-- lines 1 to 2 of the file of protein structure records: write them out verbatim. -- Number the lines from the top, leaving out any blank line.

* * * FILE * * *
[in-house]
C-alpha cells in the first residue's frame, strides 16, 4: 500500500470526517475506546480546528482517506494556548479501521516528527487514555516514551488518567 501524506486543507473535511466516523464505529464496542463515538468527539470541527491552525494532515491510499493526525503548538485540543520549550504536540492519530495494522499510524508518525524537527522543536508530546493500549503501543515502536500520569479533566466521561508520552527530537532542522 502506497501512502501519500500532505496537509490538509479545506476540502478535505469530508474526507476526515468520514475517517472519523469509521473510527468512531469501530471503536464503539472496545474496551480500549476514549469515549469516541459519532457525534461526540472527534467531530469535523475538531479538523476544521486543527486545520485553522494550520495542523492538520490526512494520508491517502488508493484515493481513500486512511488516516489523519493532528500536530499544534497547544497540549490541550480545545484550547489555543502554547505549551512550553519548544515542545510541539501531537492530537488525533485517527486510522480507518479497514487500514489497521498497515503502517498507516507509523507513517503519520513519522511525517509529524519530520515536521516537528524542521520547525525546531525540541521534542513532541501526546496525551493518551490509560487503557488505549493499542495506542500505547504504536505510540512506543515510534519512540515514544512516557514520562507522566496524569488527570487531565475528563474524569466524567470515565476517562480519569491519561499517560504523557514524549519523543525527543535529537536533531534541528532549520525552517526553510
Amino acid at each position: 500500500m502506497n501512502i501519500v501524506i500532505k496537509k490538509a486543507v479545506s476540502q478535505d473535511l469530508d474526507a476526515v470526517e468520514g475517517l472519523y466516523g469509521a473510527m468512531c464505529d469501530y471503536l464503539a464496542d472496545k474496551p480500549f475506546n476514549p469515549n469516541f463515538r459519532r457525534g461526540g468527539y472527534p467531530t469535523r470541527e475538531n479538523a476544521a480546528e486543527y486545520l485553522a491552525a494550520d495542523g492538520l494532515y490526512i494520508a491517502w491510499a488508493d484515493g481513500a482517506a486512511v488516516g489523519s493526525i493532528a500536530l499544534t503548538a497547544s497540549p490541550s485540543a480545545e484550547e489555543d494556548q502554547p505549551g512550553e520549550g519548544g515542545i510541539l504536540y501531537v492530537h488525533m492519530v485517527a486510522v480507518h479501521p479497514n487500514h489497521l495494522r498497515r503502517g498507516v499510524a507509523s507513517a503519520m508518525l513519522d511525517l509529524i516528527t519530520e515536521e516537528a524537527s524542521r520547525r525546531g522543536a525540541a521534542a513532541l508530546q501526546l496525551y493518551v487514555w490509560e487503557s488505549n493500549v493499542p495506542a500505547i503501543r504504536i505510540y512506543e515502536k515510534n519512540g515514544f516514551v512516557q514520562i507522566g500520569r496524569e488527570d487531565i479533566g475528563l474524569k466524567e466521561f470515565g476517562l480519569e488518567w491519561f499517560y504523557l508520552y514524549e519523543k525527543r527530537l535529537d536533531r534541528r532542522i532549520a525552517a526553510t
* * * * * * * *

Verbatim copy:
[in-house]
C-alpha cells in the first residue's frame, strides 16, 4: 500500500470526517475506546480546528482517506494556548479501521516528527487514555516514551488518567 501524506486543507473535511466516523464505529464496542463515538468527539470541527491552525494532515491510499493526525503548538485540543520549550504536540492519530495494522499510524508518525524537527522543536508530546493500549503501543515502536500520569479533566466521561508520552527530537532542522 502506497501512502501519500500532505496537509490538509479545506476540502478535505469530508474526507476526515468520514475517517472519523469509521473510527468512531469501530471503536464503539472496545474496551480500549476514549469515549469516541459519532457525534461526540472527534467531530469535523475538531479538523476544521486543527486545520485553522494550520495542523492538520490526512494520508491517502488508493484515493481513500486512511488516516489523519493532528500536530499544534497547544497540549490541550480545545484550547489555543502554547505549551512550553519548544515542545510541539501531537492530537488525533485517527486510522480507518479497514487500514489497521498497515503502517498507516507509523507513517503519520513519522511525517509529524519530520515536521516537528524542521520547525525546531525540541521534542513532541501526546496525551493518551490509560487503557488505549493499542495506542500505547504504536505510540512506543515510534519512540515514544512516557514520562507522566496524569488527570487531565475528563474524569466524567470515565476517562480519569491519561499517560504523557514524549519523543525527543535529537536533531534541528532549520525552517526553510